Vitamin D is a key factor in the regulation of bone mineralization and calcium homeostasis in both genders. Vitamin D deficiency is widespread worldwide [23]. A recent study has confirmed that vitamin D receptors are widely present in ovary, testis, pituitary, hypothalamus, and the reproductive system is one of the target organs of vitamin D, indicating that vitamin D may be involved in the regulation of gonadal function [24]. Vitamin D needs to be catalyzed by 25-hydroxylase and 1α-hydroxylase in turn in vivo, and converted into the active form of 1,25-hydroxyvitamin D3, thus exerting biological effects. A cross-sectional survey of 3369 community men aged 40–79 conducted by Lee et al. [25] showed that vitamin D deficiency is associated with hypogonadism. SUA is the production of purine metabolism in the constituent nucleic acid and is closely related to metabolic diseases. Cao et al. [26] confirmed that SUA was negatively correlated with serum TT in male T2DM patients, suggesting that SUA was an independent risk factor for low total testosterone. Mukhin et al. [27] found that injecting exogenous androgen into hypogonadism rats could restore the uric acid metabolism level of the rats. HOMA-IR is an index used to evaluate the level of insulin resistance of an individual. In different populations, insulin resistance is negatively correlated with testosterone levels [28]. TG is one of the components of lipids, which are normally in dynamic equilibrium in the body. Haffner et al. [29] confirmed that testosterone was negatively correlated with TG. Svartberg et al. [30] also confirmed that TG level was closely related to testosterone. The results of this study showed that BMI, WC, HOMA-IR, TG, SUA, TT, FT, 25(OH)D3, and E2 were positively correlated with hypogonadism (P < 0.05). Logistic regression analysis found that the above indicators are risk factors for hypogonadism, suggesting that male hyperuricemia patients with hypogonadism are closely related to BMI, WC, HOMA-IR, TG, SUA, TT, FT, 25(OH)D3 and E2. The mechanism of hypogonadism caused by low 25(OH)D3 levels in male hyperuricemia patients may be as follows: (1) 25(OH)D3 will increase intracellular Ca2+ release, and reduce the mobility of sperm and acrosomal reaction of mature sperm. Vitamin D deficiency will lead to dysregulation of testicular nucleus stromal cells, which will interfere with their normal functions and lead to sperm synthesis dysfunction, thus affecting gonadal function. (2) By regulating the calcium-dependent luteinizing hormone response, luteinizing hormone can cause the secretion of cyclic adenosine-phosphate and the concentration of calcium ions in the testicular stromal cells to produce testosterone. When the level of 25(OH)D3 in the body decreases, the intracellular calcium ion release mediated by vitamin D receptors decreases, and the effect of regulating calcium-dependent luteinizing hormone on adult male reproductive tract, male germ cells and mesenchymal cells decreases. Thus, the synthesis of testosterone in the male reduced, thereby affecting the function of the gonads. In male patients with hyperuricemia, the mechanism of hypogonadism caused by HOMA-IR may be that insulin resistance reduces the level of hypothalamic gonadotropin and affects the level of testosterone; insulin resistance may directly affect the secretion of testosterone in Leydig cells of the testis. In male patients with hyperuricemia, the possible mechanism of TG-induced hypogonadism is that hypertriglyceridemia is often associated with insulin resistance and obesity, and the above two factors are related to hypogonadism. Also, TG is involved in the synthesis, secretion and conversion of active products of testosterone. Increased TG will reduce the synthesis of testosterone, resulting in decreased libido and reduced reproductive capacity. In male patients with hyperuricemia, the main mechanism of hypogonadism caused by SUA is not yet clear. It may be due to the metabolic syndrome affecting the gonadal function, and further mechanism research is still needed.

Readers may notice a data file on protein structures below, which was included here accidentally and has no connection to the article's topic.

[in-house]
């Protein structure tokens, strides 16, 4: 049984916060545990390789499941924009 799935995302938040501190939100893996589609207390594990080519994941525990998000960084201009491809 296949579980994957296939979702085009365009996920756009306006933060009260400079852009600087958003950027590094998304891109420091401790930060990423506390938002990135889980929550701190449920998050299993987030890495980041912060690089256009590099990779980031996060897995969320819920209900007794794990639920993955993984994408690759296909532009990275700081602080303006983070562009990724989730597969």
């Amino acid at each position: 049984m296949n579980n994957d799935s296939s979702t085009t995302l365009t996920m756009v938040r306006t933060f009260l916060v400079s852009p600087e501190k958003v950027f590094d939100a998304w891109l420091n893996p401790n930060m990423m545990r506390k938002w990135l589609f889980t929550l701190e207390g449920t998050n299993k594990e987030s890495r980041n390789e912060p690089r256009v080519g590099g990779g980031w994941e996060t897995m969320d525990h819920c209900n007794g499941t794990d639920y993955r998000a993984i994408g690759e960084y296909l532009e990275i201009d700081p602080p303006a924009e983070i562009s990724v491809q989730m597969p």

There are some limitations in this study. First, this is a single-center prospective study, certain selection bias is hard to avoid, and the sample size was limited. Second, this study did not perform subgroup analysis of male hyperuricemia patients with hypogonadism with different levels of BMI, WC, HOMA-IR, TG, SUA, TT, FT, 25(OH)D3, and E2. In addition, the prevalence and treatment outcomes of hypogonadism were not assessed in this study, which need further research.